Each Sunday, I like to explore why the Church selects the readings for a given Sunday. In most cases, there is a connection, or common theme. I think there is a clear connection between the first reading and the Gospel. In the first reading Elijah has retreated to the mountains and is hiding out in a cave hoping to have an encounter with God. He experiences powerful phenomenons such as "a great and strong wind," an earthquake, and fire. 1 Kings 19:11-12. God was not to be found in any of these. Rather, it was in a "still small voice" (RSVCE) or a "whispering sound" (NAB) that God was found.
There are many tenets of our Catholic faith that make us unique from other Christian denominations. The Communion of Saints, Purgatory, the Sacraments, Sacred Tradition are just a few examples. But nothing is more central to being Catholic than the Real Presence of Christ in the Eucharist. In fact, this truth is polarizing. It has been this way up and down the centuries.
I read the story of Pentecost in the second chapter of the Acts of the Apostles and I think back to my Confirmation in eighth grade. I read about the Apostles and their amazing response to the Holy Spirit. They were given the gift of courage to boldly proclaim the Gospel and they were given the gift of language so that the Gospel could be proclaimed to the Gentiles. I sometimes wonder why I did not have a similar response to the outpouring of the Spirit at my Confirmation.
Men and women of St. Francis of Assisi Catholic Church, "why do you stand looking into heaven"? Of course this is the question posed by the two men in white robes standing by the disciples on the mount called Olivet. Acts 1:11. These angels were bringing the apostles back to reality, as if they were saying, "enough of the cloud gazing - it is time to get to work." It is a question that is meant for each of us. What are we waiting for? It is time to get to work. What is this work?
I will be the first to admit that I did not know what the word “beatitude” meant. I could have probably rattled off most of the beatitudes, since I helped my kids learn them for school. I suppose I saw them as Christian ideals. I never considered them as rules for true happiness. Beatitude simply means happiness, or joy. Bishop Barron’s homily from Sunday really helped me view the Beatitudes in a new way. There are eight Beatitudes in total. Bishop Barron divides them into the four “positive” beatitudes and the four “negative,” or confounding, beatitudes. Here are the positives:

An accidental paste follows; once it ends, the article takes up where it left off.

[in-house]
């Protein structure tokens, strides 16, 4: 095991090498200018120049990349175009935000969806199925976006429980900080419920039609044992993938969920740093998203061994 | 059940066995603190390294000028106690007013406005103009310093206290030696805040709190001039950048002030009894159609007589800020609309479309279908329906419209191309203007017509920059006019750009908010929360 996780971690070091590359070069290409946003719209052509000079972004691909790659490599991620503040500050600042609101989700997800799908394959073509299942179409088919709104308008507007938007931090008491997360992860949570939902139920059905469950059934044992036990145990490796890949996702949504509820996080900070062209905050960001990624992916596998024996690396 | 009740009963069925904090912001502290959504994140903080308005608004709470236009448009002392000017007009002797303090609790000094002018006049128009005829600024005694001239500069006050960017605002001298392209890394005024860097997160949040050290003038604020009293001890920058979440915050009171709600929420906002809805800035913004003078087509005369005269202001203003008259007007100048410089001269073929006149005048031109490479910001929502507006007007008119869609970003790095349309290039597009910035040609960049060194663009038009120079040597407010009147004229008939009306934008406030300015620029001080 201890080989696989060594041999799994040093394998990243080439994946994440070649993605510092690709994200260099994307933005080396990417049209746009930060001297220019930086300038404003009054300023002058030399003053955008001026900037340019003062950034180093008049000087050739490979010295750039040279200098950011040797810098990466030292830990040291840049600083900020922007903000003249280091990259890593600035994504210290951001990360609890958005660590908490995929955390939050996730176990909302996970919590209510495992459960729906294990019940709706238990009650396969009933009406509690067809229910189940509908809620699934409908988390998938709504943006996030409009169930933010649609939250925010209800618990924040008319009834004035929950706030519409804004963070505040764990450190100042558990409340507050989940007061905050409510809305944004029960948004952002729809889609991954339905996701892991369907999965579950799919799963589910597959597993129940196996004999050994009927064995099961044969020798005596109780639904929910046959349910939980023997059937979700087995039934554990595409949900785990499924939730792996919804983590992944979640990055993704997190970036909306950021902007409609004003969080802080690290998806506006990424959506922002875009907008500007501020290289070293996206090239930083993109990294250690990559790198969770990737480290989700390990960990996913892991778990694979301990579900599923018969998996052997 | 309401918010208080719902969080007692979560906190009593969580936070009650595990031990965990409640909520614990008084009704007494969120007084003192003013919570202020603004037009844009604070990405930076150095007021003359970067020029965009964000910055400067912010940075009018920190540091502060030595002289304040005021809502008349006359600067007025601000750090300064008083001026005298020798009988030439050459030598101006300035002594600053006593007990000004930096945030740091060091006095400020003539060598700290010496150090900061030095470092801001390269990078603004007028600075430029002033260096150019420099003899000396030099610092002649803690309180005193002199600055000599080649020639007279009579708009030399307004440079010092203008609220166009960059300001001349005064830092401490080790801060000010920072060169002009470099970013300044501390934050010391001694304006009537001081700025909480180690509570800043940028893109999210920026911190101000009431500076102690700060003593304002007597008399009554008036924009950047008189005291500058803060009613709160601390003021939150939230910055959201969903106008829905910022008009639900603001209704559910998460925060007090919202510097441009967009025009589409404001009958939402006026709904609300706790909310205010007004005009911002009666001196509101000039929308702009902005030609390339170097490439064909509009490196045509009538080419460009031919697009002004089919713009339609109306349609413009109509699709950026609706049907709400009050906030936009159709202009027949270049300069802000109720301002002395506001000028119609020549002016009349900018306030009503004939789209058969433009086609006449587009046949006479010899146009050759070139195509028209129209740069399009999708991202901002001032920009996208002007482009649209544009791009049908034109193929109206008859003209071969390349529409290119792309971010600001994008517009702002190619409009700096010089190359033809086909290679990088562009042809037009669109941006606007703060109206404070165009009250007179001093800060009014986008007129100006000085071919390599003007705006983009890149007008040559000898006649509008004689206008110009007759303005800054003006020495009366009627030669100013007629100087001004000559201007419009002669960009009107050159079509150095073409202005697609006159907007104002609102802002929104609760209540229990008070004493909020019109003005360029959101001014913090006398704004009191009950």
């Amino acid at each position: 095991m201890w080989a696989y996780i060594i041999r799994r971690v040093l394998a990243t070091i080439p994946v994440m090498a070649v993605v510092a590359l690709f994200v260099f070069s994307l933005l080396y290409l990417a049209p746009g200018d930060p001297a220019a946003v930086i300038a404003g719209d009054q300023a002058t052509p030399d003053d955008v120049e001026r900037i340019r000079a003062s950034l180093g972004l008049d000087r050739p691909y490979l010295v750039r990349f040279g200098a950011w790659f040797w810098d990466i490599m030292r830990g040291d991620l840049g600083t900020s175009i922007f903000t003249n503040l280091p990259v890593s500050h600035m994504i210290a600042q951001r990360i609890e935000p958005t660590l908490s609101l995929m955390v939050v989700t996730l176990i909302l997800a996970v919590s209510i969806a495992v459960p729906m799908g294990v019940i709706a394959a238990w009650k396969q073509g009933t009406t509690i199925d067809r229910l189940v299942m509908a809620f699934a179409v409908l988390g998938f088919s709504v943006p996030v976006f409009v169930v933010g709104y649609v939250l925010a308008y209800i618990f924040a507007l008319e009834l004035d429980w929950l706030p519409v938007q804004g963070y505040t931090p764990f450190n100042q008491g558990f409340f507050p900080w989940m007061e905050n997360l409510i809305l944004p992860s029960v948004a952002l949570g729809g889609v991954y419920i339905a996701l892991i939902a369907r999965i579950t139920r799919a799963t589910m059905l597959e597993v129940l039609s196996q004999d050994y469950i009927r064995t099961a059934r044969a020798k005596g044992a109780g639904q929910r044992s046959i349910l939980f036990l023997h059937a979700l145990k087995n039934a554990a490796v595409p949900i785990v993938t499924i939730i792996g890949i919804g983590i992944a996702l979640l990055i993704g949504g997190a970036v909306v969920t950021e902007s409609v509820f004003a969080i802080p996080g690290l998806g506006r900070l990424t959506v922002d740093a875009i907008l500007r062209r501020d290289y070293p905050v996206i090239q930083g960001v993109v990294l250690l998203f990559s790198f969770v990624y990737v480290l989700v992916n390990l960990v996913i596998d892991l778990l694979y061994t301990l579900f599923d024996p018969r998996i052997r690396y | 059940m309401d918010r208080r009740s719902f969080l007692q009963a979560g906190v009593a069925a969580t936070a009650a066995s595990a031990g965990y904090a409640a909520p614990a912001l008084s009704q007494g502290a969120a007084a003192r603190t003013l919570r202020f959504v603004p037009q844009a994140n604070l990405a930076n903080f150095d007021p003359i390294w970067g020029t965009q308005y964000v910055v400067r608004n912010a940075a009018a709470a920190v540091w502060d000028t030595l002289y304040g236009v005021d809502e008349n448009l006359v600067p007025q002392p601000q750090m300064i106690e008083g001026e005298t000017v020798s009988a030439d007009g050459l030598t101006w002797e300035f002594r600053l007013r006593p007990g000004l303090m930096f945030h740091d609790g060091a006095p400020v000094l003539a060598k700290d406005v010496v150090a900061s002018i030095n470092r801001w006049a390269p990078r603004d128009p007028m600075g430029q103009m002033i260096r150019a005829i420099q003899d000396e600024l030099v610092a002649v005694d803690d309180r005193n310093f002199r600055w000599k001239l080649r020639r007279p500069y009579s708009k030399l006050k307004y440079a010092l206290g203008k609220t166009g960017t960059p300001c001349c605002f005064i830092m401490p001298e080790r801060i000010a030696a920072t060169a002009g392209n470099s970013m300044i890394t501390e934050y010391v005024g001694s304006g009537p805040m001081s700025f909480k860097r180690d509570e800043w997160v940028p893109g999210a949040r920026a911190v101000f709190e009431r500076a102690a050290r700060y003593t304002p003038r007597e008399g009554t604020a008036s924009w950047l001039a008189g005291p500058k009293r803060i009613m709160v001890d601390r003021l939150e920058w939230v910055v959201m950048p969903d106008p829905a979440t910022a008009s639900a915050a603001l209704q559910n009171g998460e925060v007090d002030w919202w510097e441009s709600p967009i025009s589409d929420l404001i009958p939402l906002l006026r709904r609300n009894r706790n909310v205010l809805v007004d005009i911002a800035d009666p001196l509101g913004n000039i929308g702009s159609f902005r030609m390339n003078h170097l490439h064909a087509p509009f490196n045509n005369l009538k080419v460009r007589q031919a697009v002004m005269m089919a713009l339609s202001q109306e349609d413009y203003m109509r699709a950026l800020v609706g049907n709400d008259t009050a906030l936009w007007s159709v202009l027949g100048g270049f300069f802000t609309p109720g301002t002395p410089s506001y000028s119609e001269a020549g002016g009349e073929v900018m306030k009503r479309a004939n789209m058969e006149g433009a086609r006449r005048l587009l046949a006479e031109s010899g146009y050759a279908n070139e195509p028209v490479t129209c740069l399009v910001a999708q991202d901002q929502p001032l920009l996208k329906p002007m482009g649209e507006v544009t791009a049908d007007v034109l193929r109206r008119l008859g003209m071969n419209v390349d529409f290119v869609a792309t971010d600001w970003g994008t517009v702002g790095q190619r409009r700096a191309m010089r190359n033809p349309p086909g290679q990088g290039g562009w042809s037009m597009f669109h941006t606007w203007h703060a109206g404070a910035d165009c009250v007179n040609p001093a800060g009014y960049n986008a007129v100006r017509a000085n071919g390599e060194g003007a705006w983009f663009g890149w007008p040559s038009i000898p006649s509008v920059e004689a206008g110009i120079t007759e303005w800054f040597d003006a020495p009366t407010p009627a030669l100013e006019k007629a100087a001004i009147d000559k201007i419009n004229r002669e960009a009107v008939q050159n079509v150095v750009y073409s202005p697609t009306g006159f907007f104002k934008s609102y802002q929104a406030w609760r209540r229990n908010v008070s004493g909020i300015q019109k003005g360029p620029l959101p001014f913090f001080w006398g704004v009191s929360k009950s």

This was the subject of the video teaching Thursday night. On Friday morning, I went through my usual prayer morning prayer routine, which includes praying over the daily Mass readings. The Gospel from Friday was from Mark 3. The passage tells us that Jesus "appointed twelve, whom he also named disciples, that they might be with him . . . ." Mark 3:14.
If today's Gospel did not stop you in your tracks, please take a moment and consider this text: "If any one comes to me and does not hate his own father and mother and wife and children and brothers and sisters, yes, and even his own life, he cannot be my disciple." Luke 14:26. Let that sink in for a moment.
In his book, Divine Renovation, Father James Mallon explains that the origin of the word "disciple." In Greek, the word "disciple" is mathetes, which is derived from the verb manthanein, meaning "to learn. Thus, to be a disciple is to be a learner. To be a disciple of Jesus Christ, Father Mallon explains that this involves being engaged in a lifelong process of learning from and about Jesus the master. Dave Nodar, the Executive Director of ChristLife, explains it this way: "To be a disciple of Jesus today means to not only profess certain views about Christianity, but apply the teaching of the Lord Jesus and his Church to every aspect of our lives (24/7)." (emphasis added). From the word "disciple" is derived discipline. The learning process is not accidental. There is an intentional element to being a disciple. It involves a choice to follow Jesus.
When he saw the crowds, he had compassion for them, because they were harassed and helpless, like sheep without a shepherd. Then he said to his disciples, "The harvest is plentiful, but the laborers are few; pray therefore the Lord of the harvest to send out laborers into his harvest." Matthew 9:36-37.
Have you ever considered yourself a laborer for Christ? Dorothy Day was the co-founder of the Catholic Worker movement and was a true laborer for Christ. She urged that along with the works of mercy, feeding, clothing, and sheltering our brothers, we must also indoctrinate and give reason for the faith that is in us. If we do not, Day stated that we were scattered members of the body of Christ and not all members of one another. Christ calls us to reach out to others and to help with the harvest. Day said that keeping our religion to ourselves makes it an opiate for us alone, for our own comfort and individual safety. This certainly goes against the culture, where the expectation is that religion is something private and should not be a subject of public discourse. The harvest is all around you. Will you answer the call?